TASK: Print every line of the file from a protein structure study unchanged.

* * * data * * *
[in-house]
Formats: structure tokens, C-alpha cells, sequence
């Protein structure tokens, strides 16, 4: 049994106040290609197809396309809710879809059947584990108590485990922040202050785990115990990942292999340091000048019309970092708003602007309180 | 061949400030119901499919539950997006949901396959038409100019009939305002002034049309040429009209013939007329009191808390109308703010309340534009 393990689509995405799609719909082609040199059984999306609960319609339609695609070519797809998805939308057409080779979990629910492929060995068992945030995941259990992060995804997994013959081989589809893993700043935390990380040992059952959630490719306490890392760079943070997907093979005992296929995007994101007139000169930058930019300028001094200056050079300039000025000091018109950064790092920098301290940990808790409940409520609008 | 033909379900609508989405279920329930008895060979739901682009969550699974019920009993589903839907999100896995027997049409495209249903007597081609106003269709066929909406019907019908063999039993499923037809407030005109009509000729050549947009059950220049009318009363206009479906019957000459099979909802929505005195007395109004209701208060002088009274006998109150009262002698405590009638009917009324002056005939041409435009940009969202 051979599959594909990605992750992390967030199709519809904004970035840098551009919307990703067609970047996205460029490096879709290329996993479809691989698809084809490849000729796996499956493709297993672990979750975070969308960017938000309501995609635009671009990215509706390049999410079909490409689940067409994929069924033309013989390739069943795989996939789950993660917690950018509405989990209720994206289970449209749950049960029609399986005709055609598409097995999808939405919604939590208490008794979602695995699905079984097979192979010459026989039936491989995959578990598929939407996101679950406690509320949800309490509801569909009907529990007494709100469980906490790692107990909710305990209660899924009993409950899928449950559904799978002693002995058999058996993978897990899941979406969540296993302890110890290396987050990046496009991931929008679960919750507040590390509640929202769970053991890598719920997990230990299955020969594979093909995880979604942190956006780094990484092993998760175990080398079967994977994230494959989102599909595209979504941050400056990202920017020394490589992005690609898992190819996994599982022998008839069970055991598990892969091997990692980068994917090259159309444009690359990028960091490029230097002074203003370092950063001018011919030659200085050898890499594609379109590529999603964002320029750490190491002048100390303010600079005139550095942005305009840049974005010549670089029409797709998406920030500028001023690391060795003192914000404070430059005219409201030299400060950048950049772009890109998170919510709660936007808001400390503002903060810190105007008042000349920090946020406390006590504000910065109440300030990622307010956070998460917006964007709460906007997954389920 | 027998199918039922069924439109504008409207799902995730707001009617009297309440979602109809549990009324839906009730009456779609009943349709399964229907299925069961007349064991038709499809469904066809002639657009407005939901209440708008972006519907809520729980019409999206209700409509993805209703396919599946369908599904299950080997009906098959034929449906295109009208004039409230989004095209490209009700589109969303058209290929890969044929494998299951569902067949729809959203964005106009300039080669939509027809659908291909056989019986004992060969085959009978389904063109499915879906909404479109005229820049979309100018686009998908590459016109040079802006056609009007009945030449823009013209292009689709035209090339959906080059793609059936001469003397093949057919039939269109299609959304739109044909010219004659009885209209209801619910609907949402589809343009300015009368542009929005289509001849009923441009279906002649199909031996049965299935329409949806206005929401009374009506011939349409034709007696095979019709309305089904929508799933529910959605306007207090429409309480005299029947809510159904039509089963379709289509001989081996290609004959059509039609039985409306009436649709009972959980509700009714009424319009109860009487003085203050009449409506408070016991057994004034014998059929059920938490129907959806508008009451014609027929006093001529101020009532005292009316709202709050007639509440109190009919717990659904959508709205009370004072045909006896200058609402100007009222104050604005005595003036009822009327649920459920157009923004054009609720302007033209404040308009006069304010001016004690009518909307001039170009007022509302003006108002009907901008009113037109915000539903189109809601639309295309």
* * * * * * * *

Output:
[in-house]
Formats: structure tokens, C-alpha cells, sequence
């Protein structure tokens, strides 16, 4: 049994106040290609197809396309809710879809059947584990108590485990922040202050785990115990990942292999340091000048019309970092708003602007309180 | 061949400030119901499919539950997006949901396959038409100019009939305002002034049309040429009209013939007329009191808390109308703010309340534009 393990689509995405799609719909082609040199059984999306609960319609339609695609070519797809998805939308057409080779979990629910492929060995068992945030995941259990992060995804997994013959081989589809893993700043935390990380040992059952959630490719306490890392760079943070997907093979005992296929995007994101007139000169930058930019300028001094200056050079300039000025000091018109950064790092920098301290940990808790409940409520609008 | 033909379900609508989405279920329930008895060979739901682009969550699974019920009993589903839907999100896995027997049409495209249903007597081609106003269709066929909406019907019908063999039993499923037809407030005109009509000729050549947009059950220049009318009363206009479906019957000459099979909802929505005195007395109004209701208060002088009274006998109150009262002698405590009638009917009324002056005939041409435009940009969202 051979599959594909990605992750992390967030199709519809904004970035840098551009919307990703067609970047996205460029490096879709290329996993479809691989698809084809490849000729796996499956493709297993672990979750975070969308960017938000309501995609635009671009990215509706390049999410079909490409689940067409994929069924033309013989390739069943795989996939789950993660917690950018509405989990209720994206289970449209749950049960029609399986005709055609598409097995999808939405919604939590208490008794979602695995699905079984097979192979010459026989039936491989995959578990598929939407996101679950406690509320949800309490509801569909009907529990007494709100469980906490790692107990909710305990209660899924009993409950899928449950559904799978002693002995058999058996993978897990899941979406969540296993302890110890290396987050990046496009991931929008679960919750507040590390509640929202769970053991890598719920997990230990299955020969594979093909995880979604942190956006780094990484092993998760175990080398079967994977994230494959989102599909595209979504941050400056990202920017020394490589992005690609898992190819996994599982022998008839069970055991598990892969091997990692980068994917090259159309444009690359990028960091490029230097002074203003370092950063001018011919030659200085050898890499594609379109590529999603964002320029750490190491002048100390303010600079005139550095942005305009840049974005010549670089029409797709998406920030500028001023690391060795003192914000404070430059005219409201030299400060950048950049772009890109998170919510709660936007808001400390503002903060810190105007008042000349920090946020406390006590504000910065109440300030990622307010956070998460917006964007709460906007997954389920 | 027998199918039922069924439109504008409207799902995730707001009617009297309440979602109809549990009324839906009730009456779609009943349709399964229907299925069961007349064991038709499809469904066809002639657009407005939901209440708008972006519907809520729980019409999206209700409509993805209703396919599946369908599904299950080997009906098959034929449906295109009208004039409230989004095209490209009700589109969303058209290929890969044929494998299951569902067949729809959203964005106009300039080669939509027809659908291909056989019986004992060969085959009978389904063109499915879906909404479109005229820049979309100018686009998908590459016109040079802006056609009007009945030449823009013209292009689709035209090339959906080059793609059936001469003397093949057919039939269109299609959304739109044909010219004659009885209209209801619910609907949402589809343009300015009368542009929005289509001849009923441009279906002649199909031996049965299935329409949806206005929401009374009506011939349409034709007696095979019709309305089904929508799933529910959605306007207090429409309480005299029947809510159904039509089963379709289509001989081996290609004959059509039609039985409306009436649709009972959980509700009714009424319009109860009487003085203050009449409506408070016991057994004034014998059929059920938490129907959806508008009451014609027929006093001529101020009532005292009316709202709050007639509440109190009919717990659904959508709205009370004072045909006896200058609402100007009222104050604005005595003036009822009327649920459920157009923004054009609720302007033209404040308009006069304010001016004690009518909307001039170009007022509302003006108002009907901008009113037109915000539903189109809601639309295309």